Sorting through it all

I hung out with my friend, Connie, on Saturday.  We grabbed some lunch, did a little shopping, got a mani/pedi, and then had a little dinner.  She brought up a crucial point I must consider in making my decision.  I have to think about which choice will not limit my future reconstructive or treatment options.

You can only have so much radiation in your lifetime.  They cut you off after a certain amount.  Makes sense–Who wants to spend the rest of their lives glowing like a neon light bulb and irradiating everything in their path.  Radiation may also limit my reconstructive options.  Plus, I planned to have boob surgery regardless.  In choosing radiation, I’d likely have to wait much longer for bimx/recon surgery.

I think now that it may just be more favorable for me to separate the mastectomy and reconstruction for a number of reasons (i.e., safety–it lessens the risk of complications, less surgery and recovery time, less trauma and contemplation over choices).  Many women choose to wait on reconstruction simply because they don’t want having to think about reconstruction to intervere with the cancer treatment itself.  Plus, with my hightened fear of any surgery, in this respect, taking it one step at a time would be more beneficial.

The fear of reconstruction has kept me from really going for prophylactic surgery prior to this.  Reconstruction has more risk of complications (failure of implants or flaps, higher rates of poor wound healing, skin and donor tissue necrosis, and the list goes on).  Mastectomy alone, as with all surgery, has its risks, but I’ve already been through the mega trauma of serious surgery with major complications and my fears of having these surgeries together are valid.  I’ve already witnessed first hand the misery complications produce.  Separation will allow for a slower induction into the long, reconstructive surgery process.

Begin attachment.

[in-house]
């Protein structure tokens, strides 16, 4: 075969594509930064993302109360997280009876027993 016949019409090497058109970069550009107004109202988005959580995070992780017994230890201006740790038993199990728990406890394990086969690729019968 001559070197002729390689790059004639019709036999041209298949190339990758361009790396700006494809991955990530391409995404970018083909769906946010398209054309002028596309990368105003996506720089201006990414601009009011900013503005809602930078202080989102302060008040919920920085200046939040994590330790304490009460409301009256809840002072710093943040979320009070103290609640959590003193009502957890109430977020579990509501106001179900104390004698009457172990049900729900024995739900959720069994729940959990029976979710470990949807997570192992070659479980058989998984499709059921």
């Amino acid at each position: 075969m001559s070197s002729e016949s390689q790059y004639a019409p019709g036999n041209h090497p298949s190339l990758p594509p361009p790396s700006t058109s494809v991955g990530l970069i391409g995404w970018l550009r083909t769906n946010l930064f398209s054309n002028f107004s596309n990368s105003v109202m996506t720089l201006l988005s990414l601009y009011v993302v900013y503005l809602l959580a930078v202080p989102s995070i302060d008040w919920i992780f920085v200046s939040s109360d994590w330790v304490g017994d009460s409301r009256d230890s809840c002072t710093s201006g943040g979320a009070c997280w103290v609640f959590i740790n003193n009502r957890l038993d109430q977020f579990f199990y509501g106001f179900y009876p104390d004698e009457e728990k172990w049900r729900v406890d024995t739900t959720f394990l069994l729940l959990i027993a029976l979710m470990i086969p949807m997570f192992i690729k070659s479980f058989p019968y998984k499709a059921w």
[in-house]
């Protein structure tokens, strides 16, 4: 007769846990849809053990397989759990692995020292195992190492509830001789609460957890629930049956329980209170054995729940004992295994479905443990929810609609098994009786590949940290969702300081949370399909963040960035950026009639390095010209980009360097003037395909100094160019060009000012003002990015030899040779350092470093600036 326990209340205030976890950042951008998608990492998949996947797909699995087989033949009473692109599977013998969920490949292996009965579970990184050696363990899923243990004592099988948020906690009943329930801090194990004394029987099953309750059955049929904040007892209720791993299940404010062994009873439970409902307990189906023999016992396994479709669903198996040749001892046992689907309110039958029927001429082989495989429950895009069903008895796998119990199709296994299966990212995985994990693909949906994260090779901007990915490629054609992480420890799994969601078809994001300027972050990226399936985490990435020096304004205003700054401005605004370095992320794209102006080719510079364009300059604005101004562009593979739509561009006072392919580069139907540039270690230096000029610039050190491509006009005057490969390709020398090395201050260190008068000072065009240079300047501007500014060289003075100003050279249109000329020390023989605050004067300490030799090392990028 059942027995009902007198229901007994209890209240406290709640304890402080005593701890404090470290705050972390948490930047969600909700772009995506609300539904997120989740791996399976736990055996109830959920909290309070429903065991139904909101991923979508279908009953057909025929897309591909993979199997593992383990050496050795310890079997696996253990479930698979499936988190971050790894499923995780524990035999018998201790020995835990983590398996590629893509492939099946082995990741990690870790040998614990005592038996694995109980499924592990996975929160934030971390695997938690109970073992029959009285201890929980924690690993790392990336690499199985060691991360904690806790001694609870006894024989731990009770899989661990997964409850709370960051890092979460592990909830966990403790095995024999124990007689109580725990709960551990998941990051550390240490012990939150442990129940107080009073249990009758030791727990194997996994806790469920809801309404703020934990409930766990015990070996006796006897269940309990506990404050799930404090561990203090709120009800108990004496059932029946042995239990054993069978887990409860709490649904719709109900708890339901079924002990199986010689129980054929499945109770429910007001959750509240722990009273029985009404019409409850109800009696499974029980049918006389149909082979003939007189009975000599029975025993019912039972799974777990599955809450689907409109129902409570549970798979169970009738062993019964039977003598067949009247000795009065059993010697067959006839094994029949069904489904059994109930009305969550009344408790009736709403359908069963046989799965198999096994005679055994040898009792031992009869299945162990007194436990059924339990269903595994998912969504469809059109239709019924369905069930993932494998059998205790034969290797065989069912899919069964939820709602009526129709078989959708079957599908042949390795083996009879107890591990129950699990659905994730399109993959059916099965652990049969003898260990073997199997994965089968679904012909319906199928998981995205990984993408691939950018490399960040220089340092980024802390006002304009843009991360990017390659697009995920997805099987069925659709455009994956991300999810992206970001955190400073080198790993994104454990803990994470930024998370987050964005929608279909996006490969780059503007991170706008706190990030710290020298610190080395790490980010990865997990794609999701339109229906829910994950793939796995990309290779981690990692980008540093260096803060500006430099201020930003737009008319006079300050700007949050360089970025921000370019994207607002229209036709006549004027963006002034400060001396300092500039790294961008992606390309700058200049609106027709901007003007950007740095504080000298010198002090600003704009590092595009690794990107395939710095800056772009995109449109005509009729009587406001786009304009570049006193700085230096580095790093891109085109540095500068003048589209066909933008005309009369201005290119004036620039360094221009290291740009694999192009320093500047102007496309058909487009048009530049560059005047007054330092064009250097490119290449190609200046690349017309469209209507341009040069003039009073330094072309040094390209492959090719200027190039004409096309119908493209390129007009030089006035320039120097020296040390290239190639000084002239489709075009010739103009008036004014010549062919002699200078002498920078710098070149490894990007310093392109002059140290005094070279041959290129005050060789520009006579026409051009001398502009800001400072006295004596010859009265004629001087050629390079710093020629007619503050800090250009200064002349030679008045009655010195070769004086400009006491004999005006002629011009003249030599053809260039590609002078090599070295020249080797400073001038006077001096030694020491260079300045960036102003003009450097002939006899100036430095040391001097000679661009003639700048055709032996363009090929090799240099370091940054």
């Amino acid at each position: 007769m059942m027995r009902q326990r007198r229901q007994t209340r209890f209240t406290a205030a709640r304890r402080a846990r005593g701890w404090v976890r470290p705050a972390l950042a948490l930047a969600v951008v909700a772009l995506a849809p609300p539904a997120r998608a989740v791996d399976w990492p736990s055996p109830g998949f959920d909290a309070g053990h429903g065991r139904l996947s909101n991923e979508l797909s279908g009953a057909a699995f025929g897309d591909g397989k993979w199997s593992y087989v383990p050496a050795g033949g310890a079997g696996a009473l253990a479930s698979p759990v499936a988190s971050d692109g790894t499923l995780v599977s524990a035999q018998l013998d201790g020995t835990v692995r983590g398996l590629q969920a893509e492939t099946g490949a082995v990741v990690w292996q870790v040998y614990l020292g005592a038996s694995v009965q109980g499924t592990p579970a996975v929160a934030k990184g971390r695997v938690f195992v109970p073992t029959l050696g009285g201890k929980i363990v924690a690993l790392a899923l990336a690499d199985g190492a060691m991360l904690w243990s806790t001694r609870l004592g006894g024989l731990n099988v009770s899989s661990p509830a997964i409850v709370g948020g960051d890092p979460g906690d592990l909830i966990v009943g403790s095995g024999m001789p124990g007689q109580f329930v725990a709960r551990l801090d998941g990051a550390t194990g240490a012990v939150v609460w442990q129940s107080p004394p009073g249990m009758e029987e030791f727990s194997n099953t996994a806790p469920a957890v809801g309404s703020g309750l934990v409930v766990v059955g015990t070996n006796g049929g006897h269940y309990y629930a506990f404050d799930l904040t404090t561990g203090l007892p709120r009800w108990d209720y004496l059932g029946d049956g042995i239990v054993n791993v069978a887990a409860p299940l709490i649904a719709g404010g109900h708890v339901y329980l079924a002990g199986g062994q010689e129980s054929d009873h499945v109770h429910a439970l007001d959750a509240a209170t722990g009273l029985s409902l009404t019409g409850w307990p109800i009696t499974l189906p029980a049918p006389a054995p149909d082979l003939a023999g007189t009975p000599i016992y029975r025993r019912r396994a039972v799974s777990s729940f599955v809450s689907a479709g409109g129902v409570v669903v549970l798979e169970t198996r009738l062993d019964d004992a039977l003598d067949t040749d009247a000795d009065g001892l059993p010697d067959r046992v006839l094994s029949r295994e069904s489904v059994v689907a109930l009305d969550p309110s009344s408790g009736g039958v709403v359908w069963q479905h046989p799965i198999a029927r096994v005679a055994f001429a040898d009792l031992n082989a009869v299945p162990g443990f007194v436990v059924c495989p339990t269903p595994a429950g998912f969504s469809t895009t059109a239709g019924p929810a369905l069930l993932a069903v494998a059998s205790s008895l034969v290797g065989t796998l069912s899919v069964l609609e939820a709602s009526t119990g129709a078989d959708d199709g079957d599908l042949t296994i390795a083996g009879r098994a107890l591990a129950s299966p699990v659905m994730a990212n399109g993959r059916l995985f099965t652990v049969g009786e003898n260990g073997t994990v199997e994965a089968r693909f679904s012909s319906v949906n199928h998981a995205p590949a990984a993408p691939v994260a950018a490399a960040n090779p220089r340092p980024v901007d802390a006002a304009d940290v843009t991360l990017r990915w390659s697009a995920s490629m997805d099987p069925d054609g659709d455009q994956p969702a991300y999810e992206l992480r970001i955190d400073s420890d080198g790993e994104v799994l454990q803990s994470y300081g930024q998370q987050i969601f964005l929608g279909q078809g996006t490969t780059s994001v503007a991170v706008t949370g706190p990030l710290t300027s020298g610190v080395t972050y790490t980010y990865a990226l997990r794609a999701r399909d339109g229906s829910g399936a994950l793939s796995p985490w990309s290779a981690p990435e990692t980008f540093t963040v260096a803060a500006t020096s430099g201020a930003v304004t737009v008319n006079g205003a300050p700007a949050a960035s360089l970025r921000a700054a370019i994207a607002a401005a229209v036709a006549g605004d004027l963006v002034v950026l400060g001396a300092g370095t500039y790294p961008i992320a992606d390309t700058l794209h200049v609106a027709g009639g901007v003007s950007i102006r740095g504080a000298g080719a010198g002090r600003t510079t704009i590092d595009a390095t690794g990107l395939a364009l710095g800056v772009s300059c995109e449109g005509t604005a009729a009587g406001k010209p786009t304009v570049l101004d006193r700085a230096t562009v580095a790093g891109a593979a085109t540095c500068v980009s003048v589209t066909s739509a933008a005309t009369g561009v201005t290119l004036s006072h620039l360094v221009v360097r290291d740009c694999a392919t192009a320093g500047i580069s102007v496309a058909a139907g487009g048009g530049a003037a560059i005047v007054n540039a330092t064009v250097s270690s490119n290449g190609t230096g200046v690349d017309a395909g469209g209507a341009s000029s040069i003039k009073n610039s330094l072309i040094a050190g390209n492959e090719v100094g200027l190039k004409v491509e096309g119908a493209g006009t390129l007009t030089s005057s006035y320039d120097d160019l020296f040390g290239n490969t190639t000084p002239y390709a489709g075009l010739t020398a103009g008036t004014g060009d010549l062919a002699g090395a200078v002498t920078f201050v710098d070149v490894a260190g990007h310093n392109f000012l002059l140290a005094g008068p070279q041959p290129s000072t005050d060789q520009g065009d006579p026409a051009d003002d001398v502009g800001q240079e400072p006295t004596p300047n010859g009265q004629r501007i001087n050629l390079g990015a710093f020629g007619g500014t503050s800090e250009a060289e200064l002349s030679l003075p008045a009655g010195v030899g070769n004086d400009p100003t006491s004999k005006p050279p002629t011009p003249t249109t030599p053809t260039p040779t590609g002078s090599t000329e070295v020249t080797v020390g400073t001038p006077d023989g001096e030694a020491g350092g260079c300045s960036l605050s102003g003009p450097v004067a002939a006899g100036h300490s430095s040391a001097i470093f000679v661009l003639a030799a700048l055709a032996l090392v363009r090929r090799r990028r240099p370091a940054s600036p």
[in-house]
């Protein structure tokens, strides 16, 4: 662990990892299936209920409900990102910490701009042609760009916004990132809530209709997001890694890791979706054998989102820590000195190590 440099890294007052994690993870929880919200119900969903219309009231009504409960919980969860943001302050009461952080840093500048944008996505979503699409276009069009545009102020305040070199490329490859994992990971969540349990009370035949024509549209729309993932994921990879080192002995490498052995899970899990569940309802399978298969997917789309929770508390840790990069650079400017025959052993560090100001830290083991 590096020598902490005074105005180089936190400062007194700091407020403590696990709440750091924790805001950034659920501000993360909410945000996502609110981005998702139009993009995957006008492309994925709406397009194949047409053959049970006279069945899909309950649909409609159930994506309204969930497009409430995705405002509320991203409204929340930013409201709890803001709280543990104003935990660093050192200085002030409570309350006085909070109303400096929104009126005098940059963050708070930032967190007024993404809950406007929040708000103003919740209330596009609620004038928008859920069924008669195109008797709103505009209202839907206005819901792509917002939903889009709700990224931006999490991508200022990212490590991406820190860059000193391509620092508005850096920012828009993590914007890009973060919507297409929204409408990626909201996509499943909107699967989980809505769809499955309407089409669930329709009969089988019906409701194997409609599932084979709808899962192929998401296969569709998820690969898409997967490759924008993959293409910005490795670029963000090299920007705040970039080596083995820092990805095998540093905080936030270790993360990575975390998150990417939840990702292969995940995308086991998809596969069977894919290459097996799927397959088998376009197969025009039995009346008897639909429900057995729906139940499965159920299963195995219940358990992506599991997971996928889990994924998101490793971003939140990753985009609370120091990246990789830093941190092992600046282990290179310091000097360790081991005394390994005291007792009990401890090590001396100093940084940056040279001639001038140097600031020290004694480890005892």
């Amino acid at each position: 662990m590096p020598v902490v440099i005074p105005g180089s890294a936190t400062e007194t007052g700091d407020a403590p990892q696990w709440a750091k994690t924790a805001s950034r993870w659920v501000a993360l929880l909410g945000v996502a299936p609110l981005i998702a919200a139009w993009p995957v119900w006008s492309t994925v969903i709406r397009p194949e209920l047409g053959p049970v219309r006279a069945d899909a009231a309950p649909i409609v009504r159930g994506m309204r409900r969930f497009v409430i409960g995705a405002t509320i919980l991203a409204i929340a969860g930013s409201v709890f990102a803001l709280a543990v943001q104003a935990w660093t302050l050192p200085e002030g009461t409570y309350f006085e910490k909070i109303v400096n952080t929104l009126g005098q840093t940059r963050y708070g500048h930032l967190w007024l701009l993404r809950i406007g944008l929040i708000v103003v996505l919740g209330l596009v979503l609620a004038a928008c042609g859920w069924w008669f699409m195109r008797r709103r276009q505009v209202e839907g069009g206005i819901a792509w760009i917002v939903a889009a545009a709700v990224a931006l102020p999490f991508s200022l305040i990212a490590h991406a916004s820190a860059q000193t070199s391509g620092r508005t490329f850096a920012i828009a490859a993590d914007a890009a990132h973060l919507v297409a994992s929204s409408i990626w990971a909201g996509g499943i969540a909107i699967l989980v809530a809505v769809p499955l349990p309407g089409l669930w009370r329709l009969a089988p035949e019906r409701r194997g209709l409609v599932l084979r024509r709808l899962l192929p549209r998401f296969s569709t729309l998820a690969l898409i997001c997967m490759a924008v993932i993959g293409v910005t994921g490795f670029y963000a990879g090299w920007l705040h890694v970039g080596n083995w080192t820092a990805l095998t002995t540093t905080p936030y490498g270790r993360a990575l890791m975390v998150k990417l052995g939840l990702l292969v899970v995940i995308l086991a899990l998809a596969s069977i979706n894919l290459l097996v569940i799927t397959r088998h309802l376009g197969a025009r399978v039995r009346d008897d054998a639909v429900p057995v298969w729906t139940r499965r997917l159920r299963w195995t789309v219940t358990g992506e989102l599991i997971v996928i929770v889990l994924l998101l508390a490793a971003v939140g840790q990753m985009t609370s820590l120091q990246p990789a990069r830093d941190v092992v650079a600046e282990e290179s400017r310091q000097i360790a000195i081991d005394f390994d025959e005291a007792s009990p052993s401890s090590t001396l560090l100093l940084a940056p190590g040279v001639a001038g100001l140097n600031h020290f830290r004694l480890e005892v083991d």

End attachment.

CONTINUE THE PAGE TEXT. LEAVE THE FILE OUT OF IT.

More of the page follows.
With delayed reconstuction, my fear is what psychological damage may come in the aftermath of the mastectomies alone.  I was never really into shoes, but after my panc surgery, I totally become a shoe girl.  The higher the heel, the prettier the style, I had to have it.  I wanted some small part of me to feel pretty and feminine when the rest of me didn’t.  Who knows how intensified such a feeling could become after mastectomies.  This is a very scary concept for me.   All of this comes secondary to the simple fact I’m doing this to try and save my own life, but it doesn’t lessen the valid, emotional trauma I’m still faced with.

I watched Super Soul Sunday yesterday with Mark Nepo and Kris Carr (two of my favorites).   In listening to Mark Nepo’s conversation with Oprah and the words of Kris Carr, I was able to gain a greater understanding of my own personal growth in relation to my cancer.  I see the role it’s playing in opening/awakening me to my own spiritual path.  I understand more clearly about my own conscienceness and the power and strength that come from surrender and acceptance.

I know we are all constantly learning, changing and evolving.  My hope is that I am able to surrender to and accept making such a profound choice with enough strength and courage to lessen any psychological hardship.  My desire is for such growth to bring me to a state of grace, acceptance, extreme self-worth and self-love.  This, in turn, may help me to dismantle some of my own false beliefs about the shallow, physical aspects of beauty and gain a truer understanding of my own womanhood.

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